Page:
Networks of Solidarity and Care

The forms of solidarity that communes and the commons promote already exist in Bronzeville through a range of inspiring organizations and initiatives focused on mutual aid, resource sharing, and skill building. This design intervention speculates on how these various initiatives can assemble a network of sharing that leverages the numerous vacant lots in the neighborhood and across Chicago. [Figure 2] The speculative network focuses on four key resources—food, making, ecology, and care—that would be tied to an associated hub building to give more local control to residents in crafting their own ways of life. The network provides a framework to allow for local grassroots activities to flourish while finding symbiotic alliances. This framework is what we entitled, The Bronzeville Action Coalition. Bringing together already existing initiatives and organizations, as a coalition it might allow for tactical interventions to also be strategic; for resources to be shared in more complex ways; for experiments in alternative forms of land tenure and possibly the establishment of a community land trust; for alternative forms of currency and exchange to transpire; and ultimately to realize goals that exceed the capacity of any individual or group. [Figure 3]

Figure 2: Bronzeville Action Coalition Network, The Open Workshop, 2021

Figure 3: Bronzeville Action Coalition Network, The Open Workshop, 2021

The grounds of the former Anthony Overton Elementary School feature one of these tactical insertions: a meeting space for the community called The Center Won’t Hold. [Figure 4] This prototype incorporates a loosely framed enclosure with the intent of delineating space while simultaneously promoting unfettered access along all sides.This framing is proposed to mark the edge of all activated sites which allows the community to visualize the network on the ground. The interior of this prototype is a malleable framework that utilizes a series of curtains for residents to curate an array of interactions—from intimate to collective gatherings. The fabric enables transformations of the space that acknowledges the evolving practices and values of commoning.[Figure 5] The Center Won’t Hold because we live in a world that has complex distributions of power.  The Center Won’t Hold because of nested interdependencies between people and resources. The Center Won’t Hold because the society we want is no longer top down and centralized but rather finds a framework to bring together grassroots and local initiatives. [Figure 6-9] By decentering the commons we might realize a new form of power—one that emerges from acting in concert. Representing this network to the residents of Bronzeville, required exploring a mediums reminiscent of the community’s history of activism and organization.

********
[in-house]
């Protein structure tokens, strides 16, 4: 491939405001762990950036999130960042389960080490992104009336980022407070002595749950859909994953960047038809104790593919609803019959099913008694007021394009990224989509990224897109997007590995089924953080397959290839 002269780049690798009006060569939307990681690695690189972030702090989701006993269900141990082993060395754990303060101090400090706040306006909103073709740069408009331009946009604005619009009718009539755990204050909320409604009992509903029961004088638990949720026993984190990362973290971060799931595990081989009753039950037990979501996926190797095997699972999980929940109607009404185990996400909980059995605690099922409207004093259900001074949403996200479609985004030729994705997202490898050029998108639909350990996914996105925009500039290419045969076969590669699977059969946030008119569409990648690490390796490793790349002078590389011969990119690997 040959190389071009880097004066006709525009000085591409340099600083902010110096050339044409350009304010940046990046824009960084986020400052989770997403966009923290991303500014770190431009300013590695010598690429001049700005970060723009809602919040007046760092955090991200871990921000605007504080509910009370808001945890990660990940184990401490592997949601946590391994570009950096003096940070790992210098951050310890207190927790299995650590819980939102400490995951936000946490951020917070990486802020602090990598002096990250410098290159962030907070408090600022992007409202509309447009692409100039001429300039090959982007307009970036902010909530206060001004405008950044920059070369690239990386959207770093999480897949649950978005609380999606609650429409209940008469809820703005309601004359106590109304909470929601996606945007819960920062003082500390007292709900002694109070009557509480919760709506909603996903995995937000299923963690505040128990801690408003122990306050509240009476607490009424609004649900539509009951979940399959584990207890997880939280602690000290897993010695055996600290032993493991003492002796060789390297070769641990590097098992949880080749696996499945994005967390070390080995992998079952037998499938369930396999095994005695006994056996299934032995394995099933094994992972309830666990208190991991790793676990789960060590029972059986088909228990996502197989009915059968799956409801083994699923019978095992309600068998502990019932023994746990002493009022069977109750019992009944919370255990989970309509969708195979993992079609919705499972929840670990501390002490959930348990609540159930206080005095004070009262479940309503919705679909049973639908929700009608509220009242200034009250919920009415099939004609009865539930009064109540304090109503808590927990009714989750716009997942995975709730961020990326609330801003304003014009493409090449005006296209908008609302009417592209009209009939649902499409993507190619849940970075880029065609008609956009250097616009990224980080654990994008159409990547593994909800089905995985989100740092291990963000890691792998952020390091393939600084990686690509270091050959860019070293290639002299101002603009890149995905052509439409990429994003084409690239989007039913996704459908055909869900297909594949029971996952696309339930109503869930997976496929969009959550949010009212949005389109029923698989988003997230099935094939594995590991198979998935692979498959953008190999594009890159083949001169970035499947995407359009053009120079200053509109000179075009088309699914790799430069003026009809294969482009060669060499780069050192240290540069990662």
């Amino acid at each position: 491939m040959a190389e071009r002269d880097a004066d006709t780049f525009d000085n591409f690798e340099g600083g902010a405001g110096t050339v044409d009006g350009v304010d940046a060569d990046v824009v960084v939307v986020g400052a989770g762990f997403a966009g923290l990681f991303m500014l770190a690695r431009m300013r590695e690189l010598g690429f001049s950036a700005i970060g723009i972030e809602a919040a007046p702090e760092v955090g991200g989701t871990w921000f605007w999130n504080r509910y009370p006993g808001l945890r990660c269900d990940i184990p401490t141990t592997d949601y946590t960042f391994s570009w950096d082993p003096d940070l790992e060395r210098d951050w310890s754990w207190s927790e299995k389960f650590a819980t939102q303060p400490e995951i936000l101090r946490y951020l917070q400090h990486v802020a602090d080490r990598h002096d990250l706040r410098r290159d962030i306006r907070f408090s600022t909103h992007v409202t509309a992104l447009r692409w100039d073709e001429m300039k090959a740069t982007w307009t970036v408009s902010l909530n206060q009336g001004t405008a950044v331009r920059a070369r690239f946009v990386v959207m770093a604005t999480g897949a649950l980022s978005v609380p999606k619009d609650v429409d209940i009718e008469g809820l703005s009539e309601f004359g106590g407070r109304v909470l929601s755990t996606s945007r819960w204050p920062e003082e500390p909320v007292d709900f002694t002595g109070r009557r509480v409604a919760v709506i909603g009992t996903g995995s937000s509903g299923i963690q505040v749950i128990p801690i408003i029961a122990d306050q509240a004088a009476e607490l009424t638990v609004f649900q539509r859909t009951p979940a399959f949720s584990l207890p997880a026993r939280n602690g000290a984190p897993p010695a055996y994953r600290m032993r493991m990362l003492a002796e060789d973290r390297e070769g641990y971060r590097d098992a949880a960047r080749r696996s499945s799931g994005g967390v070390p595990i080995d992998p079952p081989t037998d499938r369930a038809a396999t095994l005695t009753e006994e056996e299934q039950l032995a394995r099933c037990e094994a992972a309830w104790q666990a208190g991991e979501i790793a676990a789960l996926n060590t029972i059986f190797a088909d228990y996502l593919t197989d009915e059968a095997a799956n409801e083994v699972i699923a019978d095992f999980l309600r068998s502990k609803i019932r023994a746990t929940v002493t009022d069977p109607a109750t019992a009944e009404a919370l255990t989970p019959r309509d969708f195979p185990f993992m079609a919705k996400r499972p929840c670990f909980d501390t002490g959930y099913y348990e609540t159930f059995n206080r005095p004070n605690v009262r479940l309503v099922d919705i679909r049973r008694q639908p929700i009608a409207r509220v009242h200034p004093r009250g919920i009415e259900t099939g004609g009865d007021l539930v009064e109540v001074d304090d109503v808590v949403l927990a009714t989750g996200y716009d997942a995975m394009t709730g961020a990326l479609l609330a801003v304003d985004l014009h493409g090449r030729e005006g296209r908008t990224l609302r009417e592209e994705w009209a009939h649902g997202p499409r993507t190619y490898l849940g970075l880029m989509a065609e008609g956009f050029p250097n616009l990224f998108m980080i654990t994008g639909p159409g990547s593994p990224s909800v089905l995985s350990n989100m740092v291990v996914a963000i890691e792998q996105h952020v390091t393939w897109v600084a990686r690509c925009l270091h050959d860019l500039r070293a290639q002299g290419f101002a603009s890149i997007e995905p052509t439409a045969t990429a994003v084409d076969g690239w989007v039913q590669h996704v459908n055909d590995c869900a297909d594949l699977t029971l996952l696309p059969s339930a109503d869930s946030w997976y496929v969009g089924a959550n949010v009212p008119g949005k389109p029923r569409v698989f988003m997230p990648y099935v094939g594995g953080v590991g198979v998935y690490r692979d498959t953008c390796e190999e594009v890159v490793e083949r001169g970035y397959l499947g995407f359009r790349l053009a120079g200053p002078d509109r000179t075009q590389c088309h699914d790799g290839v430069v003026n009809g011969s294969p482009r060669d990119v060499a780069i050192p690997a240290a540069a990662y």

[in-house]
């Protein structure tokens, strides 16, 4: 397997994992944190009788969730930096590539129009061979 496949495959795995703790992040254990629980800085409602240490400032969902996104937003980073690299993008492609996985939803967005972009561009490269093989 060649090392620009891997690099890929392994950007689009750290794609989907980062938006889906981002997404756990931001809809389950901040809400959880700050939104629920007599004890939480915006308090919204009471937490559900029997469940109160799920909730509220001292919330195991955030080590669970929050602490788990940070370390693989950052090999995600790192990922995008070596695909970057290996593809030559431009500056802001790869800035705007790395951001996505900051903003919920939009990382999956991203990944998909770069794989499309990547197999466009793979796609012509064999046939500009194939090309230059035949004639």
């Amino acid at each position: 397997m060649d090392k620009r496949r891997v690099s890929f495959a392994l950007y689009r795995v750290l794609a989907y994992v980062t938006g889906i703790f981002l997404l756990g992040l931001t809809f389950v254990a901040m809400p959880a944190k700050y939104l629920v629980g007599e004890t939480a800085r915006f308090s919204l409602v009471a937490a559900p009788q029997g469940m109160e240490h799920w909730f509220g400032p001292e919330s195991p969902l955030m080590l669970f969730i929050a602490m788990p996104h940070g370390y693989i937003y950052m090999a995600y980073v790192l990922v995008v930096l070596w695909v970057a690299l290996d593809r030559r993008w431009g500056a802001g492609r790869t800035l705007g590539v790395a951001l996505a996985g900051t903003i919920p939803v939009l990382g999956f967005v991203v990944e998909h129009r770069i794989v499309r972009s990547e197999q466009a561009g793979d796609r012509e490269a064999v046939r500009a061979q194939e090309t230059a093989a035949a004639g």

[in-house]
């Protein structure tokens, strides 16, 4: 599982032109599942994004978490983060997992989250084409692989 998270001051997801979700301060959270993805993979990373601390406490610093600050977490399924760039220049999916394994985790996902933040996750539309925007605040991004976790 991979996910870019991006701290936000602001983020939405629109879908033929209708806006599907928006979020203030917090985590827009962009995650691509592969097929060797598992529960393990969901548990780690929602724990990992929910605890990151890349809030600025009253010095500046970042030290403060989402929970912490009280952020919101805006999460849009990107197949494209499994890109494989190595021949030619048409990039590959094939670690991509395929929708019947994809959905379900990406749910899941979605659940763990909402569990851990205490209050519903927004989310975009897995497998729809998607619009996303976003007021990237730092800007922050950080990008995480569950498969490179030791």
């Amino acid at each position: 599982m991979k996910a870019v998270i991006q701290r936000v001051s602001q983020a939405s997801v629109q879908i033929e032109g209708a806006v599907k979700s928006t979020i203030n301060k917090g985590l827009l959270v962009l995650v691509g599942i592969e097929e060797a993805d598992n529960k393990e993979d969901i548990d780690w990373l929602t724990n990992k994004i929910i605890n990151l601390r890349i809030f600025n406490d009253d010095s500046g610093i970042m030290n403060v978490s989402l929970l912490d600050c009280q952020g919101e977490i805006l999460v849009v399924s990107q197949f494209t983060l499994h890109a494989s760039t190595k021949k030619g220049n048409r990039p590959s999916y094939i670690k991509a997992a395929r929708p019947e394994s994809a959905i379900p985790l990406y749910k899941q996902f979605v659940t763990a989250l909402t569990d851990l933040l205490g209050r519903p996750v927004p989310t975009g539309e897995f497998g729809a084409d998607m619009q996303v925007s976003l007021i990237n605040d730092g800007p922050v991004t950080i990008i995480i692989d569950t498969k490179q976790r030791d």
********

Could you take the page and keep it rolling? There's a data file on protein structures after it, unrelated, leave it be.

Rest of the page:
Figure 4: The Center Won’t Hold—Concept Image, The Open Workshop, 2021

Figure 5: The Center Won’t Hold—Configurations, The Open Workshop, 2021

Figure 6: The Center Won’t Hold, The Open Workshop, 2021

Figure 7: The Center Won’t Hold, Photo Credit: Dennis Milam, Borderless Studio, 2021

Figure 8: The Center Won’t Hold, The Open Workshop, 2021

Figure 9: The Center Won’t Hold, The Open Workshop, 2021

The Center Won’t Hold was not only an opportunity to construct and evaluate the project’s ability to activate the community, but it also allowed a local organization to participate in this project. This prototype was fabricated and installed by Revolution Workshop, a non-profit organization whose mission is to teach unemployed and underemployed residents the necessary skills to access work in the construction industry. Their intent is to address a rising labor shortage of skilled-trades workers in Chicago while at the same time advancing social and economic equity through job skills training and career development. Revolution Workshop is akin to several of the organizations documented in an intercommunal directory that disseminate the research to the community.